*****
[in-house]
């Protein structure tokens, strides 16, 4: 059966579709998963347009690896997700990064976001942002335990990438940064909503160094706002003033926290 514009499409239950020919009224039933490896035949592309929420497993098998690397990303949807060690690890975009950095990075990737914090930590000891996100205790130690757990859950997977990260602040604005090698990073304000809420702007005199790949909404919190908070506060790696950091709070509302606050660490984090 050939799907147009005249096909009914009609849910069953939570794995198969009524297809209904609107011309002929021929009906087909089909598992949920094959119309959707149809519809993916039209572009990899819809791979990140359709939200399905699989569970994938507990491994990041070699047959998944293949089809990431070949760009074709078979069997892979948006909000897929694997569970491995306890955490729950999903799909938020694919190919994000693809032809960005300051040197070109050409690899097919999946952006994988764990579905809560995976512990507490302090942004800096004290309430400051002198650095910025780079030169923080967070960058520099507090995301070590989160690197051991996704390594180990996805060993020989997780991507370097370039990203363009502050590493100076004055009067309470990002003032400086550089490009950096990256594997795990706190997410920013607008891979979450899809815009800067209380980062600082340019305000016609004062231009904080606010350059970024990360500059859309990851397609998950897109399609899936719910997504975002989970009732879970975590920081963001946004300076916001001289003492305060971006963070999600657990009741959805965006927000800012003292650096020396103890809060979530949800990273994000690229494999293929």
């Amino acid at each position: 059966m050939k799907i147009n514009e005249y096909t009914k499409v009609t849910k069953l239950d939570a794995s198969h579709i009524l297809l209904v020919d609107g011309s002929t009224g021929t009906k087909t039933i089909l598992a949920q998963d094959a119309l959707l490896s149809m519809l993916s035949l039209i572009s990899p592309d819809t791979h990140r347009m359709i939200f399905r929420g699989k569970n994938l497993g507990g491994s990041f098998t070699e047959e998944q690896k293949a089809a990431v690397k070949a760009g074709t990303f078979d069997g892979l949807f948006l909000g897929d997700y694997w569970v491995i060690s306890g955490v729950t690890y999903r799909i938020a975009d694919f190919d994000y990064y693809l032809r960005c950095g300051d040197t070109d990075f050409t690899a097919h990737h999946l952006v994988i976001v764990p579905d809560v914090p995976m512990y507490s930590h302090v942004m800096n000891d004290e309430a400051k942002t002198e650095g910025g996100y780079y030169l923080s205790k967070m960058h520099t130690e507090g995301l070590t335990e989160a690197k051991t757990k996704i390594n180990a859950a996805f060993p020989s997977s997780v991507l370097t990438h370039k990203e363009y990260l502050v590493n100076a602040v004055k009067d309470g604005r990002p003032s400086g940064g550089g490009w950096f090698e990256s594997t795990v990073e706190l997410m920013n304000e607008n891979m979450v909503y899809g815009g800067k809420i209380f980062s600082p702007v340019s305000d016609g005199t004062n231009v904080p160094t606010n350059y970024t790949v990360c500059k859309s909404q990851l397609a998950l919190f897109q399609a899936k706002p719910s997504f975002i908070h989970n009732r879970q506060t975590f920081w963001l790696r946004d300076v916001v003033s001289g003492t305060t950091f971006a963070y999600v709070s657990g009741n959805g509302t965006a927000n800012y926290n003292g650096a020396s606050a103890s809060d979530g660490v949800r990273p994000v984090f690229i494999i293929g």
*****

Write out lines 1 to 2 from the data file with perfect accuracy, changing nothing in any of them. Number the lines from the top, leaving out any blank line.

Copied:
[in-house]
């Protein structure tokens, strides 16, 4: 059966579709998963347009690896997700990064976001942002335990990438940064909503160094706002003033926290 514009499409239950020919009224039933490896035949592309929420497993098998690397990303949807060690690890975009950095990075990737914090930590000891996100205790130690757990859950997977990260602040604005090698990073304000809420702007005199790949909404919190908070506060790696950091709070509302606050660490984090 050939799907147009005249096909009914009609849910069953939570794995198969009524297809209904609107011309002929021929009906087909089909598992949920094959119309959707149809519809993916039209572009990899819809791979990140359709939200399905699989569970994938507990491994990041070699047959998944293949089809990431070949760009074709078979069997892979948006909000897929694997569970491995306890955490729950999903799909938020694919190919994000693809032809960005300051040197070109050409690899097919999946952006994988764990579905809560995976512990507490302090942004800096004290309430400051002198650095910025780079030169923080967070960058520099507090995301070590989160690197051991996704390594180990996805060993020989997780991507370097370039990203363009502050590493100076004055009067309470990002003032400086550089490009950096990256594997795990706190997410920013607008891979979450899809815009800067209380980062600082340019305000016609004062231009904080606010350059970024990360500059859309990851397609998950897109399609899936719910997504975002989970009732879970975590920081963001946004300076916001001289003492305060971006963070999600657990009741959805965006927000800012003292650096020396103890809060979530949800990273994000690229494999293929």